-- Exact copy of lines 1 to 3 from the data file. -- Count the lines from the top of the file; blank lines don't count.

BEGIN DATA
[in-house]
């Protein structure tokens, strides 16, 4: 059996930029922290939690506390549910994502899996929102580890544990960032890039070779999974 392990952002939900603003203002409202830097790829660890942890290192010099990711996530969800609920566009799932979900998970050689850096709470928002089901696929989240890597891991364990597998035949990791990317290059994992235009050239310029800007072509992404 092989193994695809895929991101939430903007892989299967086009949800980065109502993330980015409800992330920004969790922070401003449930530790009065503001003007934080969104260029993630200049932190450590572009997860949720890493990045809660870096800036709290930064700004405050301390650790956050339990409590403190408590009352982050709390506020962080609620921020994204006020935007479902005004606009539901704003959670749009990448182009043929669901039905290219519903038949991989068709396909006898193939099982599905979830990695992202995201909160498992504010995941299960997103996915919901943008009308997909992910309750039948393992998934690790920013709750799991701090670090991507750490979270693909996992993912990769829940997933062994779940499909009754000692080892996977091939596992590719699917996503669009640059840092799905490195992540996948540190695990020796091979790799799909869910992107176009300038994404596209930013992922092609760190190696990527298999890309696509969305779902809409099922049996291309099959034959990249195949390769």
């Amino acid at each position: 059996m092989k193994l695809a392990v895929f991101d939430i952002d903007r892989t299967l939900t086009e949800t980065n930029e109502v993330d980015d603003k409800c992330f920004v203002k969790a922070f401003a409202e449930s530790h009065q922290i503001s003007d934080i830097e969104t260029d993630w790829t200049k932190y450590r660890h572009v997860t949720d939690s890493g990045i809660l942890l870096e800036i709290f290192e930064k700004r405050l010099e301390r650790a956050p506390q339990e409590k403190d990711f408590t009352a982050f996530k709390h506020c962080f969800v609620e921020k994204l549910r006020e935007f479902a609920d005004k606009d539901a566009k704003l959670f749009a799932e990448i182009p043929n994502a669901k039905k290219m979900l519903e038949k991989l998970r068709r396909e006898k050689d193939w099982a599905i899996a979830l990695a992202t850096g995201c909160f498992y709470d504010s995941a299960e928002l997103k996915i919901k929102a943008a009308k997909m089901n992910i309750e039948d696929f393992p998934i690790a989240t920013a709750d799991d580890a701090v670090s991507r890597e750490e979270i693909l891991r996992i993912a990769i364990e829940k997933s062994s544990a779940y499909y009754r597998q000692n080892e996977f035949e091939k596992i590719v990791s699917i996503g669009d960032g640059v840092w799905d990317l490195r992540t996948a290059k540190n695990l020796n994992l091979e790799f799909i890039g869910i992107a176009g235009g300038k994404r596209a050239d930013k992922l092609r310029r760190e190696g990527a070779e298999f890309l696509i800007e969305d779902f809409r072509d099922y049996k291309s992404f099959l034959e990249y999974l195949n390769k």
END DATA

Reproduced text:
[in-house]
């Protein structure tokens, strides 16, 4: 059996930029922290939690506390549910994502899996929102580890544990960032890039070779999974 392990952002939900603003203002409202830097790829660890942890290192010099990711996530969800609920566009799932979900998970050689850096709470928002089901696929989240890597891991364990597998035949990791990317290059994992235009050239310029800007072509992404 092989193994695809895929991101939430903007892989299967086009949800980065109502993330980015409800992330920004969790922070401003449930530790009065503001003007934080969104260029993630200049932190450590572009997860949720890493990045809660870096800036709290930064700004405050301390650790956050339990409590403190408590009352982050709390506020962080609620921020994204006020935007479902005004606009539901704003959670749009990448182009043929669901039905290219519903038949991989068709396909006898193939099982599905979830990695992202995201909160498992504010995941299960997103996915919901943008009308997909992910309750039948393992998934690790920013709750799991701090670090991507750490979270693909996992993912990769829940997933062994779940499909009754000692080892996977091939596992590719699917996503669009640059840092799905490195992540996948540190695990020796091979790799799909869910992107176009300038994404596209930013992922092609760190190696990527298999890309696509969305779902809409099922049996291309099959034959990249195949390769």
């Amino acid at each position: 059996m092989k193994l695809a392990v895929f991101d939430i952002d903007r892989t299967l939900t086009e949800t980065n930029e109502v993330d980015d603003k409800c992330f920004v203002k969790a922070f401003a409202e449930s530790h009065q922290i503001s003007d934080i830097e969104t260029d993630w790829t200049k932190y450590r660890h572009v997860t949720d939690s890493g990045i809660l942890l870096e800036i709290f290192e930064k700004r405050l010099e301390r650790a956050p506390q339990e409590k403190d990711f408590t009352a982050f996530k709390h506020c962080f969800v609620e921020k994204l549910r006020e935007f479902a609920d005004k606009d539901a566009k704003l959670f749009a799932e990448i182009p043929n994502a669901k039905k290219m979900l519903e038949k991989l998970r068709r396909e006898k050689d193939w099982a599905i899996a979830l990695a992202t850096g995201c909160f498992y709470d504010s995941a299960e928002l997103k996915i919901k929102a943008a009308k997909m089901n992910i309750e039948d696929f393992p998934i690790a989240t920013a709750d799991d580890a701090v670090s991507r890597e750490e979270i693909l891991r996992i993912a990769i364990e829940k997933s062994s544990a779940y499909y009754r597998q000692n080892e996977f035949e091939k596992i590719v990791s699917i996503g669009d960032g640059v840092w799905d990317l490195r992540t996948a290059k540190n695990l020796n994992l091979e790799f799909i890039g869910i992107a176009g235009g300038k994404r596209a050239d930013k992922l092609r310029r760190e190696g990527a070779e298999f890309l696509i800007e969305d779902f809409r072509d099922y049996k291309s992404f099959l034959e990249y999974l195949n390769k």